Mark and Marcellian were two brothers, Romans, who were arrested by the Prefect Fabian for believing in Christ, fastened to a beam, to which their feet were nailed. The judge said to them: “Wretched creatures, do think for a moment, and free yourselves from such suffering.” But they answered him: “Never did we enjoy any banquet so much as we do what we are now undergoing for Jesus Christ's sake, in whose love we now begin to be firmly fixed: would that He might let us suffer this as long as we are clad in this corruptible body!” Still suffering, they for a day and a night, sang the praises of God continually, and in the end were thrust through with darts, and so attained the glory of martyrdom. Their bodies are buried in the Via Ardeatina.
Another account of Ss. Mark and Marcellianus
Marcus and Marcellianus were twin brothers of an illustrious family in Rome, had been converted to the faith in their youth, and were honourably married. Dioclesian ascended the imperial throne in 284; soon after which the heathens raised tumultuary persecutions, though this emperor had not yet published any new edicts against the church. These martyrs were thrown into prison, and condemned by Chromatius, lieutenant of the prefect of Rome, to be beheaded. Their friends obtained a respite of the execution for thirty days, that they might prevail with them to comply with the judge, and they were removed into the house of Nicostratus the public register. Tranquillinus and Martia, their afflicted heathen parents, in company with their sons' own wives and their little babes at their breasts, endeavoured to move them by the most tender entreaties and tears. St. Sebastian, an officer of the emperor's household, coming to Rome soon after their commitment daily visited and encouraged him. The issue of the conferences was the happy conversion of the father, mother, and wives, also of Nicostratus, and soon after of Chromatius, who set the saints at liberty, and abdicating the magistracy retired into the country. Marcus and Marcellianus were hid by Castulus, a Christian officer of the household, in his apartments in the palace; but they were betrayed by an apostate named Torquatus, and retaken. Fabrian who had succeeded Chromatius, condemned them to be bound to two pillars with their feet nailed to the same. In this posture they remained a day and a night, and on the following day were stabbed with lances, and buried in the Arenarium, since called their cemetery, two miles out of Rome, between the Appian and Ardeatine roads. All the ancient Martyrologies mark their festival on the 18th of June.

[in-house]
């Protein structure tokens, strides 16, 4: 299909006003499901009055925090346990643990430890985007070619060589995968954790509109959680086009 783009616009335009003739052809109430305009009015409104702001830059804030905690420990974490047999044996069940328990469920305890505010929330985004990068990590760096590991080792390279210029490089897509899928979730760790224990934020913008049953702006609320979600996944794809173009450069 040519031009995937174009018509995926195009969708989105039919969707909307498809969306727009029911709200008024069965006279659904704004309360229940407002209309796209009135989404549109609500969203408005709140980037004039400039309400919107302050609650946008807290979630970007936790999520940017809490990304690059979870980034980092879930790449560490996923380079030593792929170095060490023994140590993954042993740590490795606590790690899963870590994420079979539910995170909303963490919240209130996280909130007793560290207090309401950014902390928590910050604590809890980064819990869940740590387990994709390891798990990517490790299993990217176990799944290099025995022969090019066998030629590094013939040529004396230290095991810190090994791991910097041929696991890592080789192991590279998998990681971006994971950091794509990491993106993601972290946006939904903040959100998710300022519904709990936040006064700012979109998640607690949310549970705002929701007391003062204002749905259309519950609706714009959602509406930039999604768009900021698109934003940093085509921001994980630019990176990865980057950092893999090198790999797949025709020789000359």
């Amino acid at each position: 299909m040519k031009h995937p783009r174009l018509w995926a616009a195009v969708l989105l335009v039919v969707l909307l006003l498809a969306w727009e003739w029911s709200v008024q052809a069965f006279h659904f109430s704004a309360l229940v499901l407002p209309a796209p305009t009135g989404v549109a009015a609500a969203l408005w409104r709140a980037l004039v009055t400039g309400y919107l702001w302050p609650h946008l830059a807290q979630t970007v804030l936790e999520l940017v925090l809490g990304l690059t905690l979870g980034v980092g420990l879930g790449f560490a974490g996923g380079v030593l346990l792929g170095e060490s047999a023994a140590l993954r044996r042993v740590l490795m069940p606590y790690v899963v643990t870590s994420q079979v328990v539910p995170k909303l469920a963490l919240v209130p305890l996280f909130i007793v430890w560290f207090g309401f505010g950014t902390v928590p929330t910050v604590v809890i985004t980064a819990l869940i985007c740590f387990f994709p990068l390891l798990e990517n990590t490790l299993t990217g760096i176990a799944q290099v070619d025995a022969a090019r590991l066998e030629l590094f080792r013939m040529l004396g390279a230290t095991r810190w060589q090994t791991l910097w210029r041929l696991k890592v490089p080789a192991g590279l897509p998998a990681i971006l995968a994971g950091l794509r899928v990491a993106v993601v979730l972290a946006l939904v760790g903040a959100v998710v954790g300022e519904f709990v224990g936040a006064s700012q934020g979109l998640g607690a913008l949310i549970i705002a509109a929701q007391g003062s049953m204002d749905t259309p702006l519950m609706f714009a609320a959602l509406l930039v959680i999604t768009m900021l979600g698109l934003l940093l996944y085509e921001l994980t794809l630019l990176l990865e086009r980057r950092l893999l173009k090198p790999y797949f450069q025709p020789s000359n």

Virtue is often false, and in it the true metal is not to be distinguished from dross until persecution has applied the touchstone, and proved the temper. We know not what we are till we have been tried. It costs nothing to say we love God above all things, and to show the courage of martyrs at a distance from the danger; but that love is sincere which has stood the proof. “Persecution shows who is a hireling, and who a true pastor,” says St. Bernard.
Taken from: The Liturgical Year – Time
After Pentecost, Vol. III, Dublin, Edition 1890;
The Lives of the Fathers, Martyrs, and Other Principal Saints, Vol. VI, 1866; and
The Divine Office for the use of the Laity, Volume II, 1806.
Ss. Mark and Marcellianus, pray for us.